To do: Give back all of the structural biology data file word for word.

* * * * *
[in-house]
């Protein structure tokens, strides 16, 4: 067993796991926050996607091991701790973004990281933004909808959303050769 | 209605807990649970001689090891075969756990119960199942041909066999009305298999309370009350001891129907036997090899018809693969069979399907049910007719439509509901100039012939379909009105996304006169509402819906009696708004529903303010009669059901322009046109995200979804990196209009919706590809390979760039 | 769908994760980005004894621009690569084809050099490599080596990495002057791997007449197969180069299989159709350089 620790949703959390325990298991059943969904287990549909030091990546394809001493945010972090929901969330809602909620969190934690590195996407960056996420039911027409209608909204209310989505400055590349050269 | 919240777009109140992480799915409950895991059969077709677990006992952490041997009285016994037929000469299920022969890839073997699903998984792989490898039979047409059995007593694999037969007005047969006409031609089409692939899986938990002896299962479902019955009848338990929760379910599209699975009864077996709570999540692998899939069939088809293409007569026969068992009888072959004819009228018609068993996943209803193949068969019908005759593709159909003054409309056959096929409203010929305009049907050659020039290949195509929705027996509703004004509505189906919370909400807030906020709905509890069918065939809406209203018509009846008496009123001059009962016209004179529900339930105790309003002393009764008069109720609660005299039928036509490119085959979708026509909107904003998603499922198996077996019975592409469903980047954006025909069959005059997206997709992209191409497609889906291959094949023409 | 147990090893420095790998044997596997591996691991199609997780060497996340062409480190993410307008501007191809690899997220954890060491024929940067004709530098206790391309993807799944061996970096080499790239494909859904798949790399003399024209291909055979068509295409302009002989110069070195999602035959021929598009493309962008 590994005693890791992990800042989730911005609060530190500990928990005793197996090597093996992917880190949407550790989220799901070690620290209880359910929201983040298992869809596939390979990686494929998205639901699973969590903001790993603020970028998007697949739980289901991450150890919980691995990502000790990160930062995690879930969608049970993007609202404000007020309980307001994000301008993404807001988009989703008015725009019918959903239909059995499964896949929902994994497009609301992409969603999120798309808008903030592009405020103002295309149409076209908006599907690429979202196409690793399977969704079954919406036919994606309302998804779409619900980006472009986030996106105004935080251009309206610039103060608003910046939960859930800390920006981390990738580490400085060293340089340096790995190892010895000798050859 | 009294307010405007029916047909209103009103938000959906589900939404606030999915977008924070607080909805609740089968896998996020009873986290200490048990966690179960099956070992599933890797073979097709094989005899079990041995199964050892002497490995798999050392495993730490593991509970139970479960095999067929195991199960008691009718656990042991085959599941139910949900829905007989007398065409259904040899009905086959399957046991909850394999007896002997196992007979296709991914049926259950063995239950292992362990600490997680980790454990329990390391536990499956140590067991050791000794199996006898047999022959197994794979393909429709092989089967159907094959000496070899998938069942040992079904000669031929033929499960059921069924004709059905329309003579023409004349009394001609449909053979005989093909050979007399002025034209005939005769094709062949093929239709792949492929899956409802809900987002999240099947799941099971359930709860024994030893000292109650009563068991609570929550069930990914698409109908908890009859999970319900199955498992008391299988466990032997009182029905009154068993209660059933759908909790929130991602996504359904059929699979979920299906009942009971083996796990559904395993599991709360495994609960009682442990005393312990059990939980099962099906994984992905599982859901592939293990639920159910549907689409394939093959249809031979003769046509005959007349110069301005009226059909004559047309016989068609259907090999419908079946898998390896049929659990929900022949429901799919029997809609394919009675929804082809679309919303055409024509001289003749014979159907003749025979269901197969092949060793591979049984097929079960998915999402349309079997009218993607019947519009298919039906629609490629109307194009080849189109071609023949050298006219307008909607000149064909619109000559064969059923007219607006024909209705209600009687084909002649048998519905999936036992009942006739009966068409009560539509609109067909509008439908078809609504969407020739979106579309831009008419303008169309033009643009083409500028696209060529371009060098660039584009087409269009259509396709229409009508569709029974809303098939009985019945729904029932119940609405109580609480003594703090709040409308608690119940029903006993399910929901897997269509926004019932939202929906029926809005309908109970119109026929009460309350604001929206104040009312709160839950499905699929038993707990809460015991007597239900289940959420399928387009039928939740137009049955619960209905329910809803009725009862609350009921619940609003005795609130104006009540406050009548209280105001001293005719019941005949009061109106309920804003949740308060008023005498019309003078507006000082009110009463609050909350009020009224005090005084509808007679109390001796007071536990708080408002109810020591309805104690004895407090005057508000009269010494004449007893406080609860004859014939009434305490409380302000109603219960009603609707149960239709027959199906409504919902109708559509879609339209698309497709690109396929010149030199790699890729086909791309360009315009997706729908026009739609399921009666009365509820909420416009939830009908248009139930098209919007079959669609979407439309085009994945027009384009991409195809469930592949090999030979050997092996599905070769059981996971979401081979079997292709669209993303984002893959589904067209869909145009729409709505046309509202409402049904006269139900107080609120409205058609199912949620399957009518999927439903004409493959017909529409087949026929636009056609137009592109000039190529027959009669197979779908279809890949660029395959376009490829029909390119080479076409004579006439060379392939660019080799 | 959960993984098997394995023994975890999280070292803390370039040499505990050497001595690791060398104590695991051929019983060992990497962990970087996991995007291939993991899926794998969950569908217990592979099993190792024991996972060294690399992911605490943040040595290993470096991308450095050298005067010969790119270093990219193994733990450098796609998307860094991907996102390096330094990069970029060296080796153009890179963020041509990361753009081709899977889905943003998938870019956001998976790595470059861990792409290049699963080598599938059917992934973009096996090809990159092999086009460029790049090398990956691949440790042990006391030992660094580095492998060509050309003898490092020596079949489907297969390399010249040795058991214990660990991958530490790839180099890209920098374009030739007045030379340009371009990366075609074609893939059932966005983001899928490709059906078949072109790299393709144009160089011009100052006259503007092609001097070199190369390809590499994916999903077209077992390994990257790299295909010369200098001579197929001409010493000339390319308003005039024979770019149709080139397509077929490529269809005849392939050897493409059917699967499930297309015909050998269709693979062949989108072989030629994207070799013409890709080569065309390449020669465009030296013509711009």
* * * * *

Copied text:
[in-house]
């Protein structure tokens, strides 16, 4: 067993796991926050996607091991701790973004990281933004909808959303050769 | 209605807990649970001689090891075969756990119960199942041909066999009305298999309370009350001891129907036997090899018809693969069979399907049910007719439509509901100039012939379909009105996304006169509402819906009696708004529903303010009669059901322009046109995200979804990196209009919706590809390979760039 | 769908994760980005004894621009690569084809050099490599080596990495002057791997007449197969180069299989159709350089 620790949703959390325990298991059943969904287990549909030091990546394809001493945010972090929901969330809602909620969190934690590195996407960056996420039911027409209608909204209310989505400055590349050269 | 919240777009109140992480799915409950895991059969077709677990006992952490041997009285016994037929000469299920022969890839073997699903998984792989490898039979047409059995007593694999037969007005047969006409031609089409692939899986938990002896299962479902019955009848338990929760379910599209699975009864077996709570999540692998899939069939088809293409007569026969068992009888072959004819009228018609068993996943209803193949068969019908005759593709159909003054409309056959096929409203010929305009049907050659020039290949195509929705027996509703004004509505189906919370909400807030906020709905509890069918065939809406209203018509009846008496009123001059009962016209004179529900339930105790309003002393009764008069109720609660005299039928036509490119085959979708026509909107904003998603499922198996077996019975592409469903980047954006025909069959005059997206997709992209191409497609889906291959094949023409 | 147990090893420095790998044997596997591996691991199609997780060497996340062409480190993410307008501007191809690899997220954890060491024929940067004709530098206790391309993807799944061996970096080499790239494909859904798949790399003399024209291909055979068509295409302009002989110069070195999602035959021929598009493309962008 590994005693890791992990800042989730911005609060530190500990928990005793197996090597093996992917880190949407550790989220799901070690620290209880359910929201983040298992869809596939390979990686494929998205639901699973969590903001790993603020970028998007697949739980289901991450150890919980691995990502000790990160930062995690879930969608049970993007609202404000007020309980307001994000301008993404807001988009989703008015725009019918959903239909059995499964896949929902994994497009609301992409969603999120798309808008903030592009405020103002295309149409076209908006599907690429979202196409690793399977969704079954919406036919994606309302998804779409619900980006472009986030996106105004935080251009309206610039103060608003910046939960859930800390920006981390990738580490400085060293340089340096790995190892010895000798050859 | 009294307010405007029916047909209103009103938000959906589900939404606030999915977008924070607080909805609740089968896998996020009873986290200490048990966690179960099956070992599933890797073979097709094989005899079990041995199964050892002497490995798999050392495993730490593991509970139970479960095999067929195991199960008691009718656990042991085959599941139910949900829905007989007398065409259904040899009905086959399957046991909850394999007896002997196992007979296709991914049926259950063995239950292992362990600490997680980790454990329990390391536990499956140590067991050791000794199996006898047999022959197994794979393909429709092989089967159907094959000496070899998938069942040992079904000669031929033929499960059921069924004709059905329309003579023409004349009394001609449909053979005989093909050979007399002025034209005939005769094709062949093929239709792949492929899956409802809900987002999240099947799941099971359930709860024994030893000292109650009563068991609570929550069930990914698409109908908890009859999970319900199955498992008391299988466990032997009182029905009154068993209660059933759908909790929130991602996504359904059929699979979920299906009942009971083996796990559904395993599991709360495994609960009682442990005393312990059990939980099962099906994984992905599982859901592939293990639920159910549907689409394939093959249809031979003769046509005959007349110069301005009226059909004559047309016989068609259907090999419908079946898998390896049929659990929900022949429901799919029997809609394919009675929804082809679309919303055409024509001289003749014979159907003749025979269901197969092949060793591979049984097929079960998915999402349309079997009218993607019947519009298919039906629609490629109307194009080849189109071609023949050298006219307008909607000149064909619109000559064969059923007219607006024909209705209600009687084909002649048998519905999936036992009942006739009966068409009560539509609109067909509008439908078809609504969407020739979106579309831009008419303008169309033009643009083409500028696209060529371009060098660039584009087409269009259509396709229409009508569709029974809303098939009985019945729904029932119940609405109580609480003594703090709040409308608690119940029903006993399910929901897997269509926004019932939202929906029926809005309908109970119109026929009460309350604001929206104040009312709160839950499905699929038993707990809460015991007597239900289940959420399928387009039928939740137009049955619960209905329910809803009725009862609350009921619940609003005795609130104006009540406050009548209280105001001293005719019941005949009061109106309920804003949740308060008023005498019309003078507006000082009110009463609050909350009020009224005090005084509808007679109390001796007071536990708080408002109810020591309805104690004895407090005057508000009269010494004449007893406080609860004859014939009434305490409380302000109603219960009603609707149960239709027959199906409504919902109708559509879609339209698309497709690109396929010149030199790699890729086909791309360009315009997706729908026009739609399921009666009365509820909420416009939830009908248009139930098209919007079959669609979407439309085009994945027009384009991409195809469930592949090999030979050997092996599905070769059981996971979401081979079997292709669209993303984002893959589904067209869909145009729409709505046309509202409402049904006269139900107080609120409205058609199912949620399957009518999927439903004409493959017909529409087949026929636009056609137009592109000039190529027959009669197979779908279809890949660029395959376009490829029909390119080479076409004579006439060379392939660019080799 | 959960993984098997394995023994975890999280070292803390370039040499505990050497001595690791060398104590695991051929019983060992990497962990970087996991995007291939993991899926794998969950569908217990592979099993190792024991996972060294690399992911605490943040040595290993470096991308450095050298005067010969790119270093990219193994733990450098796609998307860094991907996102390096330094990069970029060296080796153009890179963020041509990361753009081709899977889905943003998938870019956001998976790595470059861990792409290049699963080598599938059917992934973009096996090809990159092999086009460029790049090398990956691949440790042990006391030992660094580095492998060509050309003898490092020596079949489907297969390399010249040795058991214990660990991958530490790839180099890209920098374009030739007045030379340009371009990366075609074609893939059932966005983001899928490709059906078949072109790299393709144009160089011009100052006259503007092609001097070199190369390809590499994916999903077209077992390994990257790299295909010369200098001579197929001409010493000339390319308003005039024979770019149709080139397509077929490529269809005849392939050897493409059917699967499930297309015909050998269709693979062949989108072989030629994207070799013409890709080569065309390449020669465009030296013509711009």